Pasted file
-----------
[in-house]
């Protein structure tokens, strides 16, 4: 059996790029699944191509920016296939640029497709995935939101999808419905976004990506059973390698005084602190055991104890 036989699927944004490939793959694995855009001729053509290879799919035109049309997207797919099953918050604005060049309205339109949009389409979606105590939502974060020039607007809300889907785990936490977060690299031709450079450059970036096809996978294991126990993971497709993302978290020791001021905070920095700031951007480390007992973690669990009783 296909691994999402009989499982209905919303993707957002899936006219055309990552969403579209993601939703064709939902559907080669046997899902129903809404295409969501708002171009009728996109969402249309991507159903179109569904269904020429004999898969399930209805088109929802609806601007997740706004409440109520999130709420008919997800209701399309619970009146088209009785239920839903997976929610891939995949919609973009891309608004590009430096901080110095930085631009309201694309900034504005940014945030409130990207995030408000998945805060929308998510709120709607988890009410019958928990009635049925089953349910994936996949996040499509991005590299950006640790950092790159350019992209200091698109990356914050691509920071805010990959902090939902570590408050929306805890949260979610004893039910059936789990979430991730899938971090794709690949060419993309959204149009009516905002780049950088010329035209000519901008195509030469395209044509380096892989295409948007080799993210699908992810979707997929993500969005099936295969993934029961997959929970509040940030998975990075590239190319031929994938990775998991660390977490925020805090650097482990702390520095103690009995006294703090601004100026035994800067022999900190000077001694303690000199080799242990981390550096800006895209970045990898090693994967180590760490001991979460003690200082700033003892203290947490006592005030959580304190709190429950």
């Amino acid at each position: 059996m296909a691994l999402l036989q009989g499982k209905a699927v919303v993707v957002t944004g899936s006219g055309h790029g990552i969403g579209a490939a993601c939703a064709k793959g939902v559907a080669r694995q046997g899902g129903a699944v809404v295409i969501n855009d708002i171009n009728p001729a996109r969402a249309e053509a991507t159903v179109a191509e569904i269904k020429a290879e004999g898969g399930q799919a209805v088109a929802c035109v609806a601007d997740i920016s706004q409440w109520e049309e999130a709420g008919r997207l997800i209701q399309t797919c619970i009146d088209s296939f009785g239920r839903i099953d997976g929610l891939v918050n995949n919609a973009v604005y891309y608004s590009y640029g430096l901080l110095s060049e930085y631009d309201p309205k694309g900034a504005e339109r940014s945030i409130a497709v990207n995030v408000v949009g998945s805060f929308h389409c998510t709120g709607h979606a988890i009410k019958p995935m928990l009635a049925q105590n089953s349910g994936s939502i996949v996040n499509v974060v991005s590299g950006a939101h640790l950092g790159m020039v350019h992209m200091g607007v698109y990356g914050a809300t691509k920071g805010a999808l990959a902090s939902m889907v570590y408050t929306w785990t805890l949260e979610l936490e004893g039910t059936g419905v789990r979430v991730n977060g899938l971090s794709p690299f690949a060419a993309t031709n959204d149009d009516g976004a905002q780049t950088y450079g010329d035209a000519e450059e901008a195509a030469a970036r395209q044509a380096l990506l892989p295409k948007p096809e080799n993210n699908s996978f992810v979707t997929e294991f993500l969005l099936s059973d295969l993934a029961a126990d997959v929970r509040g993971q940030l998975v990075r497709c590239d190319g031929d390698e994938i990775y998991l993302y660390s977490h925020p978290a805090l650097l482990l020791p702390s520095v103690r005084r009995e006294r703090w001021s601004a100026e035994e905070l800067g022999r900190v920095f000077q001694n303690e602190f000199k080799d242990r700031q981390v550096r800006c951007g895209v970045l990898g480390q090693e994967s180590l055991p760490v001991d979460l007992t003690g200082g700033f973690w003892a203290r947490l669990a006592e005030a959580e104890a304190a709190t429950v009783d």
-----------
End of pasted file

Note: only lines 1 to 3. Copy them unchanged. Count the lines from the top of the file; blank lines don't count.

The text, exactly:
[in-house]
């Protein structure tokens, strides 16, 4: 059996790029699944191509920016296939640029497709995935939101999808419905976004990506059973390698005084602190055991104890 036989699927944004490939793959694995855009001729053509290879799919035109049309997207797919099953918050604005060049309205339109949009389409979606105590939502974060020039607007809300889907785990936490977060690299031709450079450059970036096809996978294991126990993971497709993302978290020791001021905070920095700031951007480390007992973690669990009783 296909691994999402009989499982209905919303993707957002899936006219055309990552969403579209993601939703064709939902559907080669046997899902129903809404295409969501708002171009009728996109969402249309991507159903179109569904269904020429004999898969399930209805088109929802609806601007997740706004409440109520999130709420008919997800209701399309619970009146088209009785239920839903997976929610891939995949919609973009891309608004590009430096901080110095930085631009309201694309900034504005940014945030409130990207995030408000998945805060929308998510709120709607988890009410019958928990009635049925089953349910994936996949996040499509991005590299950006640790950092790159350019992209200091698109990356914050691509920071805010990959902090939902570590408050929306805890949260979610004893039910059936789990979430991730899938971090794709690949060419993309959204149009009516905002780049950088010329035209000519901008195509030469395209044509380096892989295409948007080799993210699908992810979707997929993500969005099936295969993934029961997959929970509040940030998975990075590239190319031929994938990775998991660390977490925020805090650097482990702390520095103690009995006294703090601004100026035994800067022999900190000077001694303690000199080799242990981390550096800006895209970045990898090693994967180590760490001991979460003690200082700033003892203290947490006592005030959580304190709190429950």
């Amino acid at each position: 059996m296909a691994l999402l036989q009989g499982k209905a699927v919303v993707v957002t944004g899936s006219g055309h790029g990552i969403g579209a490939a993601c939703a064709k793959g939902v559907a080669r694995q046997g899902g129903a699944v809404v295409i969501n855009d708002i171009n009728p001729a996109r969402a249309e053509a991507t159903v179109a191509e569904i269904k020429a290879e004999g898969g399930q799919a209805v088109a929802c035109v609806a601007d997740i920016s706004q409440w109520e049309e999130a709420g008919r997207l997800i209701q399309t797919c619970i009146d088209s296939f009785g239920r839903i099953d997976g929610l891939v918050n995949n919609a973009v604005y891309y608004s590009y640029g430096l901080l110095s060049e930085y631009d309201p309205k694309g900034a504005e339109r940014s945030i409130a497709v990207n995030v408000v949009g998945s805060f929308h389409c998510t709120g709607h979606a988890i009410k019958p995935m928990l009635a049925q105590n089953s349910g994936s939502i996949v996040n499509v974060v991005s590299g950006a939101h640790l950092g790159m020039v350019h992209m200091g607007v698109y990356g914050a809300t691509k920071g805010a999808l990959a902090s939902m889907v570590y408050t929306w785990t805890l949260e979610l936490e004893g039910t059936g419905v789990r979430v991730n977060g899938l971090s794709p690299f690949a060419a993309t031709n959204d149009d009516g976004a905002q780049t950088y450079g010329d035209a000519e450059e901008a195509a030469a970036r395209q044509a380096l990506l892989p295409k948007p096809e080799n993210n699908s996978f992810v979707t997929e294991f993500l969005l099936s059973d295969l993934a029961a126990d997959v929970r509040g993971q940030l998975v990075r497709c590239d190319g031929d390698e994938i990775y998991l993302y660390s977490h925020p978290a805090l650097l482990l020791p702390s520095v103690r005084r009995e006294r703090w001021s601004a100026e035994e905070l800067g022999r900190v920095f000077q001694n303690e602190f000199k080799d242990r700031q981390v550096r800006c951007g895209v970045l990898g480390q090693e994967s180590l055991p760490v001991d979460l007992t003690g200082g700033f973690w003892a203290r947490l669990a006592e005030a959580e104890a304190a709190t429950v009783d």